Overall, the interior nods to tradition but not without the occasional, intriguing contemporary twist, including a realist oil painting of mason jars in the dining room, Philippe Starck for Kartell ghost chairs in the kitchen, and floating shelves and sleek lighting fixtures in the bathrooms.

Natural wood – a favorite material choice of the owners – appears in various guises, from the John Boos butcher block kitchen island top to the dining room’s fir bar, custom built by Ipswich Cabinetry which also crafted the bathrooms’ floating vanities.

“To keep all of that millwork from appearing too traditional, which is difficult to do without painting it white,” comments Dietz, “we decided to float the vanities. It kept the house feeling light and airy.”


Foregoing masses of cabinetry to make way for view-embracing windows in the kitchen, Dioli re-upped the owners’ storage options with a nearby pantry. Outfitted in the same Jet Mist granite counters and Ann Sacks tile (“At one inch by six inches, it’s an updated version of a standard subway tile,” says Dietz) as the kitchen, the pantry accommodates everything from root vegetables to dry goods, neatly arranged inside cabinets or on open shelving.


Two of the owners’ favorite haunts are the sunroom, which was initially destined to be a screened porch but ultimately enclosed for year-round use, as well as their bedroom’s private balcony, a picturesque spot for morning coffee. “It faces southeast, takes advantage of the morning sun, and is protected from the wind by the gable massing for the master bathroom,” says Dioli.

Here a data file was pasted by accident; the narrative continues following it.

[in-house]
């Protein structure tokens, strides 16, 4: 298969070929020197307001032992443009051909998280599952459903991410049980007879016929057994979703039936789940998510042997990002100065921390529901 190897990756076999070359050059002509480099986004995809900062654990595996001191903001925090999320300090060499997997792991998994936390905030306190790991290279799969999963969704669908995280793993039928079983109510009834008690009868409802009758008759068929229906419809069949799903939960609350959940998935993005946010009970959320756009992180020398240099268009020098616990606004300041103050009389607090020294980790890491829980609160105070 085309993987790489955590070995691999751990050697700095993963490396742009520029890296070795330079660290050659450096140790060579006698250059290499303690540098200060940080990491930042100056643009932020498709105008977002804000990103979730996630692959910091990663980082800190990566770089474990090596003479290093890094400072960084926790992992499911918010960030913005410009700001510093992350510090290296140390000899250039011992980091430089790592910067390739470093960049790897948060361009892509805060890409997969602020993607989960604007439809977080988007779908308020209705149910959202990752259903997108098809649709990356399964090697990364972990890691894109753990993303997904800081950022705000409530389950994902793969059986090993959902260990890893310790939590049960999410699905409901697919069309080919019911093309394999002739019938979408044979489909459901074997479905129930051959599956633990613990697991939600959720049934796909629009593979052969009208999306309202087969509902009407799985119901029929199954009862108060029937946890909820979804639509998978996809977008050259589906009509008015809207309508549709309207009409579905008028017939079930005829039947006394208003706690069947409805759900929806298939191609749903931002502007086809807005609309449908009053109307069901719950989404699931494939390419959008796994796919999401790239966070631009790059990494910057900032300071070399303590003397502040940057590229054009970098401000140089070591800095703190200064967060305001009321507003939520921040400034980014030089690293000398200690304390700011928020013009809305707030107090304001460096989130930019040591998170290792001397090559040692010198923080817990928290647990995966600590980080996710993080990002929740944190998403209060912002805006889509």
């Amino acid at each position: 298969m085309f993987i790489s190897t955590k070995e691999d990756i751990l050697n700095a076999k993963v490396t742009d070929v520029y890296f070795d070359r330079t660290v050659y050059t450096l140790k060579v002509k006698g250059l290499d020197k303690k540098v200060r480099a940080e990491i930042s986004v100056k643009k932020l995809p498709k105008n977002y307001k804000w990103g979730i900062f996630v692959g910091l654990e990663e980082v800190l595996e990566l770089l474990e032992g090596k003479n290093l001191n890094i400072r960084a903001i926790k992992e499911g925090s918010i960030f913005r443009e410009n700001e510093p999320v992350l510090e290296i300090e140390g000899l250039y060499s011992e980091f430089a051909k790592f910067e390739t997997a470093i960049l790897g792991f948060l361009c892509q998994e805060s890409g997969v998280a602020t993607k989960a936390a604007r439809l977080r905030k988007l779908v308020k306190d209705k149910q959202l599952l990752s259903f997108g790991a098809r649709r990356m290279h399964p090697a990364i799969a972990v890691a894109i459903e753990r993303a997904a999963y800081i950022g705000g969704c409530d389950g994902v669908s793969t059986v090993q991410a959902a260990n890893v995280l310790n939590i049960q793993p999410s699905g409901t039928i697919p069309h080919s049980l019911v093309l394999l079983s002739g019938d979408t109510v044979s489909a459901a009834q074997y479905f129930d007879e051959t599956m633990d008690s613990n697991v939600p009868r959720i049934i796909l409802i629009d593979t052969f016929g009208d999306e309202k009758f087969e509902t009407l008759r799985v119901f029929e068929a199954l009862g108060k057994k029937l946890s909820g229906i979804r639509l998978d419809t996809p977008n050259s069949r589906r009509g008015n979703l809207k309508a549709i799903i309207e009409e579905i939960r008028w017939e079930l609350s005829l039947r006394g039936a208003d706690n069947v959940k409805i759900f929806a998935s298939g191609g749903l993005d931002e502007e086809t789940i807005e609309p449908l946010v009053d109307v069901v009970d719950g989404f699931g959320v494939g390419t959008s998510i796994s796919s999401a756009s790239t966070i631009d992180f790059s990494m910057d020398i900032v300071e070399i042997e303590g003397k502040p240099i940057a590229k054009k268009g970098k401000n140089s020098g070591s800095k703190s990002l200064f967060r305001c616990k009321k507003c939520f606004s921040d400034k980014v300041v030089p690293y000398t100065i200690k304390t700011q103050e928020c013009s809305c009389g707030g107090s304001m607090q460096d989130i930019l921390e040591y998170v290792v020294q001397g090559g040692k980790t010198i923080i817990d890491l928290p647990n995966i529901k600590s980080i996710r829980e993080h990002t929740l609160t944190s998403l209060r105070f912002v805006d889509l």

For the home’s walk-out ground level, the architect carved out enough room for an office, wine cellar, gathering space, and a bathroom and sauna to accommodate anyone returning from kayaking, boating, or beaching. An outdoor shower, complete with a bonus door leading directly into the interior bathroom, further blends the line between outdoor and indoor living.


The owners are so attached to their spectacular new setting that they even reserved room for a future elevator, if one is ever warranted. Elevator or not, the finished home represents the here and now for a family who so patiently awaited this new chapter in their lives. Outdoor entertaining, after-work kayaking, weekend boating, and year-round ocean views are now their reality. “We pinch ourselves every day. It’s just amazing,” they agree.

Article Jeanne O’Brien Coffey  |  Photos by Eric Roth  |  view Water’s Edge project  | see online article